From that day, everything changed. Phil ended his hiking trip and returned to Austin. We supposed that a mistake had been made and we looked into every possible way to get him out of the army, joking that if all else failed, we would go to Canada. Still, we didn't seriously consider it until it became obvious that Phil would be sent back to Iraq.

About three weeks before Phil was scheduled to deploy, we decided to come to Canada. Everything happened so fast that all I remember is the extreme stress and then a brilliant rush of relief when I finally crossed the border.

Instantly, Phil and I were supported and taken in by the US War Resisters Campaign, who found us a place to live and assisted us with the support that we needed to get started in a different country. We have since found work, friends, and a home in Toronto. Although we face many challenges ahead--including the possibility of deportation --we are forever grateful for the hospitality shown to us by Canadians, who believe that we made a good choice.

We currently await a decision from the Immigration Refugee Board--where the court will decide if we are eligible to remain in this country as political refugees. Due to the fact that Phil deserted the military during a time of war, he is likely to be sent to prison. In the United States, the law still states that soldiers can be put to death for deserting in time a war--regardless of whether or not the war is immoral. We are hoping for a favorable decision but we know that this is highly unlikely.

So, you ask, what have I learned from all of this? I learned that I am stronger than I had imagined. I learned that there are beautiful, amazing people in the world who are willing to help you when you need them. I also learned about the power of choice. Even when it seems that choice is impossible, there is merit and reward in doing the right thing. Given the chance, I would make the same decision again. I can only hope that by writing this, I can encourage someone else out there to make the right choice too.

Jill Hart:

When I was growing up in an upper middle class neighborhood in upstate New York, I never dreamed I would end up living in Toronto, married to a war resister, and not knowing whether I could pay for my son's epilepsy medication or even put food on the table.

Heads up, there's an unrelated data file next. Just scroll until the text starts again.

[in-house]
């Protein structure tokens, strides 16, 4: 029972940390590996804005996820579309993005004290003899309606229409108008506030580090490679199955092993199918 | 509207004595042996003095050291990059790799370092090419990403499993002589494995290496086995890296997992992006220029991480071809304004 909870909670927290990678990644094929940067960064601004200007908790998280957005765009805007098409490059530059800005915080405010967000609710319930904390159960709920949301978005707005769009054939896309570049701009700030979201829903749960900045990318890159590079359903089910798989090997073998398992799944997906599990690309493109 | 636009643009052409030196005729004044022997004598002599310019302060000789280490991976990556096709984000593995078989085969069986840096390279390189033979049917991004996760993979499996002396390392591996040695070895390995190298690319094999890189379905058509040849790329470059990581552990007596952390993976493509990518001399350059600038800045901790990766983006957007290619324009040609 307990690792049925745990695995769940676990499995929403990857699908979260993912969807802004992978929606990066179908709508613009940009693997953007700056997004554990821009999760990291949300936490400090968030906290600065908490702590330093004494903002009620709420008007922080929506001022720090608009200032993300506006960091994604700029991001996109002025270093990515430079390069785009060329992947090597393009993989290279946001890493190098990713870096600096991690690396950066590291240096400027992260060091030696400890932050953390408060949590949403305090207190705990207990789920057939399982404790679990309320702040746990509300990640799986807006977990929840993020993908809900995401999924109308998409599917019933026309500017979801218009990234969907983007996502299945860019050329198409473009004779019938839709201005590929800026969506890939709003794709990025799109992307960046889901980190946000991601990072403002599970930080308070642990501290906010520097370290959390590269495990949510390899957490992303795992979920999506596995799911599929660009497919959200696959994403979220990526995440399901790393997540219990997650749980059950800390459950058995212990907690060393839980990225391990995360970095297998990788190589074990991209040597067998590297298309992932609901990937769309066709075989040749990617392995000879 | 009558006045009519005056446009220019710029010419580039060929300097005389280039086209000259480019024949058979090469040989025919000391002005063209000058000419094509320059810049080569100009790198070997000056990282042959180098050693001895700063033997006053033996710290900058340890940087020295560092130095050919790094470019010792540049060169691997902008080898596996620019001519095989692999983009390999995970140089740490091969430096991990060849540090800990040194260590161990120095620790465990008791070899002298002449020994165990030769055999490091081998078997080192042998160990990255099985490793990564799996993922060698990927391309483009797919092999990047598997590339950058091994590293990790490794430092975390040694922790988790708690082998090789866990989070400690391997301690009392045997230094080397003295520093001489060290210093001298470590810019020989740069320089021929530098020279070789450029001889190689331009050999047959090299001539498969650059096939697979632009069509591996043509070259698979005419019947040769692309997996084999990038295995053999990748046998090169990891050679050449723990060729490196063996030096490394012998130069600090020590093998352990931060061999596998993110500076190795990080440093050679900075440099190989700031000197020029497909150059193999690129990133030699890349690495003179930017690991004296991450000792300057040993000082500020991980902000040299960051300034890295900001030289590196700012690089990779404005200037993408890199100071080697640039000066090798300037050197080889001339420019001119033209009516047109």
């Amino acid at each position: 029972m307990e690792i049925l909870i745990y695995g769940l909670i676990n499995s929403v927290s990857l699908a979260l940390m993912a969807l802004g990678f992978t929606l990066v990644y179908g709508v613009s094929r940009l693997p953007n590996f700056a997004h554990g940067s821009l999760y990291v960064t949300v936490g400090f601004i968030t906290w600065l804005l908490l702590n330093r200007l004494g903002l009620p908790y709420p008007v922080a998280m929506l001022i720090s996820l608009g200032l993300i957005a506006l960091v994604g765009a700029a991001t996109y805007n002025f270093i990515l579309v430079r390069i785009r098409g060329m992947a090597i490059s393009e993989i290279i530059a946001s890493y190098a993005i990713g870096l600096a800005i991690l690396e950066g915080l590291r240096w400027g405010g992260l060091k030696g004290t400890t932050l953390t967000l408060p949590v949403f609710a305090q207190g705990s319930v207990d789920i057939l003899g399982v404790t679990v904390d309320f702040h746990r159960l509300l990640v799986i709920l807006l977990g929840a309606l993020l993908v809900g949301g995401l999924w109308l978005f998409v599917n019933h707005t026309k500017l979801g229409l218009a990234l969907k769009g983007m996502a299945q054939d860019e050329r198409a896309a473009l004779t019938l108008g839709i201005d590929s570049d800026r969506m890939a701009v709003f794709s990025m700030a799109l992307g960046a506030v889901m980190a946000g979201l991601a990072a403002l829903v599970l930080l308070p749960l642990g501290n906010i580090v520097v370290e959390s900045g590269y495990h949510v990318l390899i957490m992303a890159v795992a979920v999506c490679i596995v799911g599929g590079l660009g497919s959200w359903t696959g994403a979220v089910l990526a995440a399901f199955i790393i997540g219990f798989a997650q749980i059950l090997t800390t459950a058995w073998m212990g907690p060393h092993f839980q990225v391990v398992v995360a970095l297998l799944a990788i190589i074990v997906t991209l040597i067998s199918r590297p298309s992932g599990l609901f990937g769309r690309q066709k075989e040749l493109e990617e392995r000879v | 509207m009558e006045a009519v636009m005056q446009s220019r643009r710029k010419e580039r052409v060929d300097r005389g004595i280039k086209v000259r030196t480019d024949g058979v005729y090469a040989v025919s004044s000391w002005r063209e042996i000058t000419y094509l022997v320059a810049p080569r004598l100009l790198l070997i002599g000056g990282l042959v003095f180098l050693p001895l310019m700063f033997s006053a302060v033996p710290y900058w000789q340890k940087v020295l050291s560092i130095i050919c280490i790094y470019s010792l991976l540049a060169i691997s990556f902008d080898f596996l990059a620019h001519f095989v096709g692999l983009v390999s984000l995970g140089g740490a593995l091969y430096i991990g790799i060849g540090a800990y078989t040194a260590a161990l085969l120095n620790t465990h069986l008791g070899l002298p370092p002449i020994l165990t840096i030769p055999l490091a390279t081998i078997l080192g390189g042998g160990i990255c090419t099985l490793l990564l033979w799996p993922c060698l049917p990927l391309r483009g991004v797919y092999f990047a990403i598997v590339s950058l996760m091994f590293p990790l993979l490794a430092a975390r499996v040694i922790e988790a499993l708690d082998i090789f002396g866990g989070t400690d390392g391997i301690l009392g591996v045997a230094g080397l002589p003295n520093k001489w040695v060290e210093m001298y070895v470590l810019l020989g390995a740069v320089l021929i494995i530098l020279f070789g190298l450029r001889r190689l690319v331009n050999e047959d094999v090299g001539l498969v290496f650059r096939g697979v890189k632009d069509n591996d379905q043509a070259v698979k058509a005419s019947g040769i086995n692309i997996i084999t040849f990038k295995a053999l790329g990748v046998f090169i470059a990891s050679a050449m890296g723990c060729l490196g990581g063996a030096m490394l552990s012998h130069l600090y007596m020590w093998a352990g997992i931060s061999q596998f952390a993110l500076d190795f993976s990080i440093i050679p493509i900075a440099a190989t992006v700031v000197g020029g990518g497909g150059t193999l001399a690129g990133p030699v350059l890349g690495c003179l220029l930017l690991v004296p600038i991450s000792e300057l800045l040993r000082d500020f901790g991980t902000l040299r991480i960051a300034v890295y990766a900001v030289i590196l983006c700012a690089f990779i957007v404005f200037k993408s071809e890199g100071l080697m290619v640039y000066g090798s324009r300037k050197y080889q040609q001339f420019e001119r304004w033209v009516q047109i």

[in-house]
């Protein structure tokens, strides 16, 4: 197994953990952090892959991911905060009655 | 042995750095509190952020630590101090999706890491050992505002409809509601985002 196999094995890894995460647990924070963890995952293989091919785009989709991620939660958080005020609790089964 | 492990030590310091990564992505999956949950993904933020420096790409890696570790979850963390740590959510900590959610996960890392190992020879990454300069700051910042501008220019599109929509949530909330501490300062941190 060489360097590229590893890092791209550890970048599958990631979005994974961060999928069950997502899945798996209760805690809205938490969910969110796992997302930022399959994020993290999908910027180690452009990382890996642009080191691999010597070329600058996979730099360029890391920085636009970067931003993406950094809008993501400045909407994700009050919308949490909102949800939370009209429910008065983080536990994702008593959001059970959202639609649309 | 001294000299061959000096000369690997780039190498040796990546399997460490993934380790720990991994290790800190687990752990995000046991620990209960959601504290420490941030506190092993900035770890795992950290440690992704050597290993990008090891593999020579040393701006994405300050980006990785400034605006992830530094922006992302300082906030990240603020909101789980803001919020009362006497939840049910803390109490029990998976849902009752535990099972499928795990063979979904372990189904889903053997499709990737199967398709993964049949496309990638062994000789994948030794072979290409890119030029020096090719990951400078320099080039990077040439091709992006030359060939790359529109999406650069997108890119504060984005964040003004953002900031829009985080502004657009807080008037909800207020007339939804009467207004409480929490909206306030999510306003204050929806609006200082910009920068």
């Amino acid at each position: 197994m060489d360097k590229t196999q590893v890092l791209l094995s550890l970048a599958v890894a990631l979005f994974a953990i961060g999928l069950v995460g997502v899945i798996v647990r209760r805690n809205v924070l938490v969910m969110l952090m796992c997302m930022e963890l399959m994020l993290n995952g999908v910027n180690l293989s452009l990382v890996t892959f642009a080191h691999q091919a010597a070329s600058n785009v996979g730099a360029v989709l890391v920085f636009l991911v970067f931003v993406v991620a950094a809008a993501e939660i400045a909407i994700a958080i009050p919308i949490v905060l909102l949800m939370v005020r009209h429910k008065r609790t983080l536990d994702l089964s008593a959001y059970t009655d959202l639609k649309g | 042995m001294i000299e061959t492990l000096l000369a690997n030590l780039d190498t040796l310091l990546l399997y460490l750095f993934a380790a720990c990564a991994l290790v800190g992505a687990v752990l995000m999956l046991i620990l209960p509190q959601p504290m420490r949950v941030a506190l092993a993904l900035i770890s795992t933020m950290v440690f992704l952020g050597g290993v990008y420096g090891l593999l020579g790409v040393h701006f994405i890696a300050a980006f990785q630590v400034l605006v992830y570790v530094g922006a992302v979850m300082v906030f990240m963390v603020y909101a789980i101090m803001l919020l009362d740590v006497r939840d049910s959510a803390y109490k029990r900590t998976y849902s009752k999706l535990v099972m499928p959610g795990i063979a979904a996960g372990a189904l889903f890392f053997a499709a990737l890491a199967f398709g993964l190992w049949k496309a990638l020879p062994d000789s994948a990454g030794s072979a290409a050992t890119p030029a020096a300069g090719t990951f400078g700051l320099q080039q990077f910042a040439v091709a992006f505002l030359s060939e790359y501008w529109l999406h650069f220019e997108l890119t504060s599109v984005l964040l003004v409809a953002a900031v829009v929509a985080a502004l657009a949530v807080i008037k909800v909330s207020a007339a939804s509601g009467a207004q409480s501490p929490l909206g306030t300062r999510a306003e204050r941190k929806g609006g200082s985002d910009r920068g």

I had been working as a social worker in the HIV/AIDS case management field. I had a great job but preferred to leave it all behind to stand by Patrick as he served his country. Patrick had served three years in the army in the early 90s and he re-enlisted right after we married in March 2000.

Over the next three years I immersed myself in army life in Kansas. I took AFTB courses (Army Family Team Building) which taught me the army's language and acronyms. I volunteered as a FRG (Family Readiness Group) Leader, which put me to work side by side with our company's commander and 1SG. (First Sergeant). This I did for two reasons: to meet people, and to become indispensable. By being indispensable as a civilian volunteer I helped my husband's career.

Our baby boy was born in May 2002. We had been living on post in a shabby brown apartment building as one of eight families living virtually on top of each other -- but it was home. This was post-9/11, and every wife feared the deployment to Iraq. My husband's commander insisted that the unit was non-deployable, and that I really had nothing to fear.

In March 2003 my baby had his first seizure and the next day a second one. He was medivac'ed to Children's Mercy Hospital in Kansas City because the Army Hospital was ill-equipped to handle pediatric problems. We were told we were "lucky" because only military personnel could fly in the helicopter. Had Patrick been deployed I would have had to watch strangers fly my baby away. Instead, as Patrick and Rian flew away, my best friend April threw our clothes in her car and drove us fast to Missouri. We arrived within 30 minutes after the chopper landed.

Six days later Patrick got the call, to have his A and B bag ready; they were deploying in 24 hours. So much for being a non-deployable unit.

On May 6, Rian had nine seizures. Each time he would stop breathing. We would go to the hospital, they would observe him for about thirty minutes and send us home. By the fourth seizure I thought I was going to kill someone. They finally admitted him into ICU. Because ICU only had one nurse, I was told not to leave his bedside as no one else would be there to "observe" him.